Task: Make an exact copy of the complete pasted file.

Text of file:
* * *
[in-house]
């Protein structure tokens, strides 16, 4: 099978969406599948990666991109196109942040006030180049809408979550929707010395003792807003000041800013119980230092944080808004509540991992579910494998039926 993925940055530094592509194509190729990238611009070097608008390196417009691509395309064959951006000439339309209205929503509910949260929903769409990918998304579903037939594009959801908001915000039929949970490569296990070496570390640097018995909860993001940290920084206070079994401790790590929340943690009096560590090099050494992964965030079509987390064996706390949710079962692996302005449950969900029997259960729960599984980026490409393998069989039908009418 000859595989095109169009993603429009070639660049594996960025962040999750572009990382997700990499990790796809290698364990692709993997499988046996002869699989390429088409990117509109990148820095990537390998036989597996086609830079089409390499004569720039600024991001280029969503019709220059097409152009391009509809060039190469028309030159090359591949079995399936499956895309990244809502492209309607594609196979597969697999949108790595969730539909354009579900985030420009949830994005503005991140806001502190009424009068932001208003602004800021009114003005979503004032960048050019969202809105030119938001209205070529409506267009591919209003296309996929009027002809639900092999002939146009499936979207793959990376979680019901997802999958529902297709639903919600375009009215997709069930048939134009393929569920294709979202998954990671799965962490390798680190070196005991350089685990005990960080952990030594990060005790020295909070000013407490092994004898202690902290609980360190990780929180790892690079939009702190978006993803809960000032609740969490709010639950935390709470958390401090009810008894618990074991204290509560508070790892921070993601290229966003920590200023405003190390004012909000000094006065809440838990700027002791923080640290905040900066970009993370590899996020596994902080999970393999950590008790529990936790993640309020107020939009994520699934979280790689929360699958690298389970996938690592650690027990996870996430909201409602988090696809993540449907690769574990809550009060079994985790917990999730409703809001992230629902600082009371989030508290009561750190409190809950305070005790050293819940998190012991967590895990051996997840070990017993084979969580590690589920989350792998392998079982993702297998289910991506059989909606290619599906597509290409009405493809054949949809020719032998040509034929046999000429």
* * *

[in-house]
């Protein structure tokens, strides 16, 4: 099978969406599948990666991109196109942040006030180049809408979550929707010395003792807003000041800013119980230092944080808004509540991992579910494998039926 993925940055530094592509194509190729990238611009070097608008390196417009691509395309064959951006000439339309209205929503509910949260929903769409990918998304579903037939594009959801908001915000039929949970490569296990070496570390640097018995909860993001940290920084206070079994401790790590929340943690009096560590090099050494992964965030079509987390064996706390949710079962692996302005449950969900029997259960729960599984980026490409393998069989039908009418 000859595989095109169009993603429009070639660049594996960025962040999750572009990382997700990499990790796809290698364990692709993997499988046996002869699989390429088409990117509109990148820095990537390998036989597996086609830079089409390499004569720039600024991001280029969503019709220059097409152009391009509809060039190469028309030159090359591949079995399936499956895309990244809502492209309607594609196979597969697999949108790595969730539909354009579900985030420009949830994005503005991140806001502190009424009068932001208003602004800021009114003005979503004032960048050019969202809105030119938001209205070529409506267009591919209003296309996929009027002809639900092999002939146009499936979207793959990376979680019901997802999958529902297709639903919600375009009215997709069930048939134009393929569920294709979202998954990671799965962490390798680190070196005991350089685990005990960080952990030594990060005790020295909070000013407490092994004898202690902290609980360190990780929180790892690079939009702190978006993803809960000032609740969490709010639950935390709470958390401090009810008894618990074991204290509560508070790892921070993601290229966003920590200023405003190390004012909000000094006065809440838990700027002791923080640290905040900066970009993370590899996020596994902080999970393999950590008790529990936790993640309020107020939009994520699934979280790689929360699958690298389970996938690592650690027990996870996430909201409602988090696809993540449907690769574990809550009060079994985790917990999730409703809001992230629902600082009371989030508290009561750190409190809950305070005790050293819940998190012991967590895990051996997840070990017993084979969580590690589920989350792998392998079982993702297998289910991506059989909606290619599906597509290409009405493809054949949809020719032998040509034929046999000429």